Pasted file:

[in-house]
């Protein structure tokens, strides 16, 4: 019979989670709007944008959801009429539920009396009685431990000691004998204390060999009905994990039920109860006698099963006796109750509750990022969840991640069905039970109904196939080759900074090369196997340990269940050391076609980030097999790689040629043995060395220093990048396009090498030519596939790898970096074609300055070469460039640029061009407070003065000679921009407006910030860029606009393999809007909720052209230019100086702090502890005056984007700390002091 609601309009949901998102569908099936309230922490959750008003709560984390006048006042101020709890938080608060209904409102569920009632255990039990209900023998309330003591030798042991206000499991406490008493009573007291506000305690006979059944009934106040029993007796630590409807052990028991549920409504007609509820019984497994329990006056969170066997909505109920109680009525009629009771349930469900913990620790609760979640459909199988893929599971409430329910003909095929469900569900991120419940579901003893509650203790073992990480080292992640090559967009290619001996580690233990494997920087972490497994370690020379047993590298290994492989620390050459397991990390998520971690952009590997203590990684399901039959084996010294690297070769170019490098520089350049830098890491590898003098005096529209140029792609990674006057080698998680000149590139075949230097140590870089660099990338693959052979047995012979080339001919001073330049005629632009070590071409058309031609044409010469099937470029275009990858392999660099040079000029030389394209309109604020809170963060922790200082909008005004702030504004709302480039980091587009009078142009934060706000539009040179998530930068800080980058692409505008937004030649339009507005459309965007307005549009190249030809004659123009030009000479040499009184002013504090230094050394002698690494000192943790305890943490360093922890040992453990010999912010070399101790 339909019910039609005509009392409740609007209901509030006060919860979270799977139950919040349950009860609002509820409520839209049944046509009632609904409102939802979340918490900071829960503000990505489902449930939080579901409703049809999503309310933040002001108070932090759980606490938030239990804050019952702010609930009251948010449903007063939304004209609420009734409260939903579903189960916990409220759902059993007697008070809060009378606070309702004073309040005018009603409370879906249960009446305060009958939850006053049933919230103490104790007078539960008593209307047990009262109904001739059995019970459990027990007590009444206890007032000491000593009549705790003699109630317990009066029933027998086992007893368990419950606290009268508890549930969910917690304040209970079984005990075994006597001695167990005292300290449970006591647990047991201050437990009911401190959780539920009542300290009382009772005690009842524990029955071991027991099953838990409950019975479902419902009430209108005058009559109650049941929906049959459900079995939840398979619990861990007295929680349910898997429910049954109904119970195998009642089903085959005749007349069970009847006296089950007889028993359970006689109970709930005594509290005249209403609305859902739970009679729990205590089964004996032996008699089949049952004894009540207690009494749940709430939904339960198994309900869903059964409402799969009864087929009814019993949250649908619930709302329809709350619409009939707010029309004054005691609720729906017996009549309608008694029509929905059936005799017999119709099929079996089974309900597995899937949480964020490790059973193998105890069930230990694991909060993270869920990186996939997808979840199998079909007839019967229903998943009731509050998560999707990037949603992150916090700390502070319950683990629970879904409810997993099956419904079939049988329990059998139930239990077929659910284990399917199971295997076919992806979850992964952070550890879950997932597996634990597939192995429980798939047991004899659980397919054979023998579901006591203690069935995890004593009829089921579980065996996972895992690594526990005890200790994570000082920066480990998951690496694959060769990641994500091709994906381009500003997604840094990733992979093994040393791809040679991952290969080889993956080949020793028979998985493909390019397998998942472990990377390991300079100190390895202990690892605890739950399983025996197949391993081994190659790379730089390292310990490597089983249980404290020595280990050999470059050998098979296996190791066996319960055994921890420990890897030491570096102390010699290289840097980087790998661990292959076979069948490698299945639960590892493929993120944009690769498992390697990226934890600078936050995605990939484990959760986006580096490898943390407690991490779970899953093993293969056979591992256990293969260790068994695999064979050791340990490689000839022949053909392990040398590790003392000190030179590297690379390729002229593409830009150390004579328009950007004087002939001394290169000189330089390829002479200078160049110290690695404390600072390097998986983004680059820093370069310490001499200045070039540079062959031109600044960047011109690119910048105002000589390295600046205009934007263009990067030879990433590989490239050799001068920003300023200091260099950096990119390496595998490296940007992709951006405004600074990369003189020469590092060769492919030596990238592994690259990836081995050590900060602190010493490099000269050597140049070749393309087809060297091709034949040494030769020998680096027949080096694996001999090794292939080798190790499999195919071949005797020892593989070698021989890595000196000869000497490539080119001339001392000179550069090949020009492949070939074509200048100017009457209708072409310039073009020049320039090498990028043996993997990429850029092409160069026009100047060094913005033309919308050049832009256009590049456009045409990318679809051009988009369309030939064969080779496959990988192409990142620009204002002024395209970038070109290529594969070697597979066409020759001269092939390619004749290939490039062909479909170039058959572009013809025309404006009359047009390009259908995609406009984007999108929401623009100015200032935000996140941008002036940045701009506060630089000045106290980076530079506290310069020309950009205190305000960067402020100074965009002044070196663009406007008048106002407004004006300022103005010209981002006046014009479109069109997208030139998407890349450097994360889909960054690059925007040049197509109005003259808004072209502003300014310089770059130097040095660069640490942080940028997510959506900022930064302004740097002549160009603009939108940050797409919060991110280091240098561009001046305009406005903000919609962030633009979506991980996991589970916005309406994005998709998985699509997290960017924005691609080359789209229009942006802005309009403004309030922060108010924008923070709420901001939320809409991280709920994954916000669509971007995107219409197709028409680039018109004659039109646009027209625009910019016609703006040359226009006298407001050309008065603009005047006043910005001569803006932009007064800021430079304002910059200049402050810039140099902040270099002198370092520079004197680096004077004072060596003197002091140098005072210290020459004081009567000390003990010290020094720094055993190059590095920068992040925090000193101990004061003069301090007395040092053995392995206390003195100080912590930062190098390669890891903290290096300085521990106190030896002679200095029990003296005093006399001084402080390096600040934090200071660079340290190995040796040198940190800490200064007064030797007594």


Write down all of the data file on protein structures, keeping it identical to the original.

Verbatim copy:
[in-house]
């Protein structure tokens, strides 16, 4: 019979989670709007944008959801009429539920009396009685431990000691004998204390060999009905994990039920109860006698099963006796109750509750990022969840991640069905039970109904196939080759900074090369196997340990269940050391076609980030097999790689040629043995060395220093990048396009090498030519596939790898970096074609300055070469460039640029061009407070003065000679921009407006910030860029606009393999809007909720052209230019100086702090502890005056984007700390002091 609601309009949901998102569908099936309230922490959750008003709560984390006048006042101020709890938080608060209904409102569920009632255990039990209900023998309330003591030798042991206000499991406490008493009573007291506000305690006979059944009934106040029993007796630590409807052990028991549920409504007609509820019984497994329990006056969170066997909505109920109680009525009629009771349930469900913990620790609760979640459909199988893929599971409430329910003909095929469900569900991120419940579901003893509650203790073992990480080292992640090559967009290619001996580690233990494997920087972490497994370690020379047993590298290994492989620390050459397991990390998520971690952009590997203590990684399901039959084996010294690297070769170019490098520089350049830098890491590898003098005096529209140029792609990674006057080698998680000149590139075949230097140590870089660099990338693959052979047995012979080339001919001073330049005629632009070590071409058309031609044409010469099937470029275009990858392999660099040079000029030389394209309109604020809170963060922790200082909008005004702030504004709302480039980091587009009078142009934060706000539009040179998530930068800080980058692409505008937004030649339009507005459309965007307005549009190249030809004659123009030009000479040499009184002013504090230094050394002698690494000192943790305890943490360093922890040992453990010999912010070399101790 339909019910039609005509009392409740609007209901509030006060919860979270799977139950919040349950009860609002509820409520839209049944046509009632609904409102939802979340918490900071829960503000990505489902449930939080579901409703049809999503309310933040002001108070932090759980606490938030239990804050019952702010609930009251948010449903007063939304004209609420009734409260939903579903189960916990409220759902059993007697008070809060009378606070309702004073309040005018009603409370879906249960009446305060009958939850006053049933919230103490104790007078539960008593209307047990009262109904001739059995019970459990027990007590009444206890007032000491000593009549705790003699109630317990009066029933027998086992007893368990419950606290009268508890549930969910917690304040209970079984005990075994006597001695167990005292300290449970006591647990047991201050437990009911401190959780539920009542300290009382009772005690009842524990029955071991027991099953838990409950019975479902419902009430209108005058009559109650049941929906049959459900079995939840398979619990861990007295929680349910898997429910049954109904119970195998009642089903085959005749007349069970009847006296089950007889028993359970006689109970709930005594509290005249209403609305859902739970009679729990205590089964004996032996008699089949049952004894009540207690009494749940709430939904339960198994309900869903059964409402799969009864087929009814019993949250649908619930709302329809709350619409009939707010029309004054005691609720729906017996009549309608008694029509929905059936005799017999119709099929079996089974309900597995899937949480964020490790059973193998105890069930230990694991909060993270869920990186996939997808979840199998079909007839019967229903998943009731509050998560999707990037949603992150916090700390502070319950683990629970879904409810997993099956419904079939049988329990059998139930239990077929659910284990399917199971295997076919992806979850992964952070550890879950997932597996634990597939192995429980798939047991004899659980397919054979023998579901006591203690069935995890004593009829089921579980065996996972895992690594526990005890200790994570000082920066480990998951690496694959060769990641994500091709994906381009500003997604840094990733992979093994040393791809040679991952290969080889993956080949020793028979998985493909390019397998998942472990990377390991300079100190390895202990690892605890739950399983025996197949391993081994190659790379730089390292310990490597089983249980404290020595280990050999470059050998098979296996190791066996319960055994921890420990890897030491570096102390010699290289840097980087790998661990292959076979069948490698299945639960590892493929993120944009690769498992390697990226934890600078936050995605990939484990959760986006580096490898943390407690991490779970899953093993293969056979591992256990293969260790068994695999064979050791340990490689000839022949053909392990040398590790003392000190030179590297690379390729002229593409830009150390004579328009950007004087002939001394290169000189330089390829002479200078160049110290690695404390600072390097998986983004680059820093370069310490001499200045070039540079062959031109600044960047011109690119910048105002000589390295600046205009934007263009990067030879990433590989490239050799001068920003300023200091260099950096990119390496595998490296940007992709951006405004600074990369003189020469590092060769492919030596990238592994690259990836081995050590900060602190010493490099000269050597140049070749393309087809060297091709034949040494030769020998680096027949080096694996001999090794292939080798190790499999195919071949005797020892593989070698021989890595000196000869000497490539080119001339001392000179550069090949020009492949070939074509200048100017009457209708072409310039073009020049320039090498990028043996993997990429850029092409160069026009100047060094913005033309919308050049832009256009590049456009045409990318679809051009988009369309030939064969080779496959990988192409990142620009204002002024395209970038070109290529594969070697597979066409020759001269092939390619004749290939490039062909479909170039058959572009013809025309404006009359047009390009259908995609406009984007999108929401623009100015200032935000996140941008002036940045701009506060630089000045106290980076530079506290310069020309950009205190305000960067402020100074965009002044070196663009406007008048106002407004004006300022103005010209981002006046014009479109069109997208030139998407890349450097994360889909960054690059925007040049197509109005003259808004072209502003300014310089770059130097040095660069640490942080940028997510959506900022930064302004740097002549160009603009939108940050797409919060991110280091240098561009001046305009406005903000919609962030633009979506991980996991589970916005309406994005998709998985699509997290960017924005691609080359789209229009942006802005309009403004309030922060108010924008923070709420901001939320809409991280709920994954916000669509971007995107219409197709028409680039018109004659039109646009027209625009910019016609703006040359226009006298407001050309008065603009005047006043910005001569803006932009007064800021430079304002910059200049402050810039140099902040270099002198370092520079004197680096004077004072060596003197002091140098005072210290020459004081009567000390003990010290020094720094055993190059590095920068992040925090000193101990004061003069301090007395040092053995392995206390003195100080912590930062190098390669890891903290290096300085521990106190030896002679200095029990003296005093006399001084402080390096600040934090200071660079340290190995040796040198940190800490200064007064030797007594």